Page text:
Five days into the New Year, it's time to prepare for the worst that winter has to offer. There are oceans of tricks to help you cope with a snowstorm.

First, invest in the materials that will simplify the job. From the auto supply store, bring home an aerosol can or two of silicone spray. You can spray the ignition wires of the car to protect them against condensation over the winter.

The main reason for it, though, is to simplify snow removal. Spray silicone over the metal surface of your snow shovel, doing this outside the garage so the vapors dissipate in the air. When you shovel, the snow will glide off the surface like water running down a window pane. You'll never shovel snow twice for this reason. When you put the shovel away after the first snow, apply another coat of silicone to the metal surface so it's ready for the next storm.

Suburban homeowners with long driveways have taken to snow-plowing with garden tractors and four-wheel-drive vehicles. Plow blades must receive a liberal coat of paste wax or, in an emergency, a silicone spray to stop snow and ice from sticking to the metal surface. In snowy winters, repeat waxings are essential.

Silicone comes in handy to prepare snow throwers for winter use. Until recent times, the "augers" that collected snow on the ground were made of metal, in which case a generous spray of silicone would make snow fighting all the easier. Today, augers are made of heavy-duty plastic, so snow throwers are virtually indestructible. But as the plastic wears, periodic applications of silicone will restore the augers to peak operating condition. Move the powered equipment out of the garage, then spray silicone liberally on both sides of the augers. Spray the discharge chute, too, to prevent snow from clogging.

If snow should disable the augers, shut down the engine and use a stick to prod the augers and remove the snow. Never put your bare or gloved hands near the augers to dislodge ice or snow in the unit.

If you don't recall having serviced the snow thrower last spring prior to storage, do so immediately. Refer to your owner's manual for instructions on preparing the machine for winter.

With gasoline-powered snow throwers, it may be impossible to turn over the engine unless it was serviced last spring. To start the engine, replace the spark plug and gap it according to specifications in the owner's manual. Clean the air filter, too, since air flow to the carburetor may be choked off from a dirty filter.

Most gas-powered snow throwers have single-cycle engines that need a mixture of oil and gasoline. Often, a label affixed to the top of the fuel tank gives you exact instructions on what mixture to use. Add fresh fuel to the tank, engage the choke, then pull the starter cord a few times to start the engine.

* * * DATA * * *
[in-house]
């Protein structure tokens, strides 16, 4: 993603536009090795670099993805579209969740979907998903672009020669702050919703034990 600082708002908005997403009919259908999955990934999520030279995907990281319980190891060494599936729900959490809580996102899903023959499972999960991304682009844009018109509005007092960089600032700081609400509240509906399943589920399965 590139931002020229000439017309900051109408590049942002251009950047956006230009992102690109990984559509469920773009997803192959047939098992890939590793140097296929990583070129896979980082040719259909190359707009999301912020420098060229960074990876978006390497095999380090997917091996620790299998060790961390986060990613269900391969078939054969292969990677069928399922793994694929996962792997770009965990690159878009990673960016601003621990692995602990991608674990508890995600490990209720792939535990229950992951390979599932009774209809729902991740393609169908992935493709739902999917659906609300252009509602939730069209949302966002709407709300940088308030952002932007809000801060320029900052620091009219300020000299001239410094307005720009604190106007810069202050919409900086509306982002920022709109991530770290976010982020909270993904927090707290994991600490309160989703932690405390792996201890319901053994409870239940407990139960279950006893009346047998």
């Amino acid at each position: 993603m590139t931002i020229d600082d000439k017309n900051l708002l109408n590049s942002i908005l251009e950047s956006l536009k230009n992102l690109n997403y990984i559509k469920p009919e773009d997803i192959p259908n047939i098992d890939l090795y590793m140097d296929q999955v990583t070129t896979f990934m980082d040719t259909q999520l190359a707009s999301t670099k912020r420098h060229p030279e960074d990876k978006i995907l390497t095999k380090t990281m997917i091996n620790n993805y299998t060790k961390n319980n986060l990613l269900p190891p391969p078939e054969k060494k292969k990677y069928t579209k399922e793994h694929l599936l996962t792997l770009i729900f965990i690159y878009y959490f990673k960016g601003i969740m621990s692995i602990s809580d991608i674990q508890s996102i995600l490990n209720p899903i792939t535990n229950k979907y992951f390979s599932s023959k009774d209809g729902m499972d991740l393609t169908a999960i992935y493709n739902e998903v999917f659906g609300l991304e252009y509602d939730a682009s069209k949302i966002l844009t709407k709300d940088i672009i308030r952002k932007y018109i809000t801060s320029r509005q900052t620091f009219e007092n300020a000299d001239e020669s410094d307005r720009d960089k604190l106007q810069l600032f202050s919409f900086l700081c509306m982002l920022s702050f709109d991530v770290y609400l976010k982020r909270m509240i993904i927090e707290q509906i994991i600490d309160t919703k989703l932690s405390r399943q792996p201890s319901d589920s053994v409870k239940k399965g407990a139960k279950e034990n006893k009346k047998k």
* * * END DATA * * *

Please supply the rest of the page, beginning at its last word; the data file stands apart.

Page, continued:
If after repeated attempts the engine won't engage, the carburetor may require an overhaul because intake valves have gummed up. However, before committing the machine to at least a $100 repair job, make this last-ditch effort:

At the mower shop, buy an aerosol can of "hot start," or concentrated ether. Remove the ignition wire from the spark plug, then the plug itself. Place the nozzle of the "hot start" can close to the spark plug opening and make a quick spray inside the cylinder. Quickly return the spark plug to its place, attach the ignition wire, make sure the choke is engaged, then pull the starter cord in an attempt to restart the engine. Most times the ether ignites and triggers an immediate flow of gasoline into the carburetor, in which case you've just saved yourself $100.

Sometimes, the engine turns over, then dies in a second or two. If that happens, remove the spark plug again, repeat the hot start spray, attach the plug and restart the engine. The second attempt seldom fails.

When you want to melt ice on the sidewalk and driveway, never use salt crystals (sodium chloride), even if it's free. Sodium is toxic to all plants, so that any application of salt crystals to the sidewalk or driveway is almost certain to kill the very plants you've been trying to save.

Remember, too, that if you have a water softener in the house, you have exchanged calcium in the high pH water for the same sodium that is murder to plants. For this reason, never use "soft water" for indoor or outdoor plants

As for melting ice, it's environmentally safe to use one of two products: urea or calcium chloride. While the former is cheaper, the latter works better, melting ice even when temperatures drop below zero. Neither product will harm plants, asphalt, concrete or your clothes.

Now, a potpourri of reminders:

Mulch any plants with bare soil. Mums planted in November deserve a three- or four-inch layer of pine bark nuggets to keep plants frozen intact for the winter. Don't forget the Dusty Miller, too, so it overwinters and leafs out next April. Azaleas, fruit trees and shrubs should be mulched now where mulch was removed last fall to eliminate disease problems for this year. If in doubt, mulching is a safe bet. With trees, keep the mulch an inch or so away from trunks to deter field mice from gnawing and feeding on the bark over the winter.

Move Norfolk Island pine now to the coolest room of the house where there is some indirect light. Even a northern room is acceptable. Allow the soil to go dry for one day, then moisten the soil the next day with lukewarm to hot water. Always wet the soil in the morning as room temperatures are rising.

Move all citrus plants immediately to cool quarters for the winter. Continue to keep the soil lightly moist, but in temperatures between 45 and 55 degrees, water every 10 to 14 days with good soil. Apply no fertilizer until late March. Jack Eden is the host of "Over the Garden Fence" Sundays from 10 a.m. to 1 p.m. on WTOP Radio (1500 AM).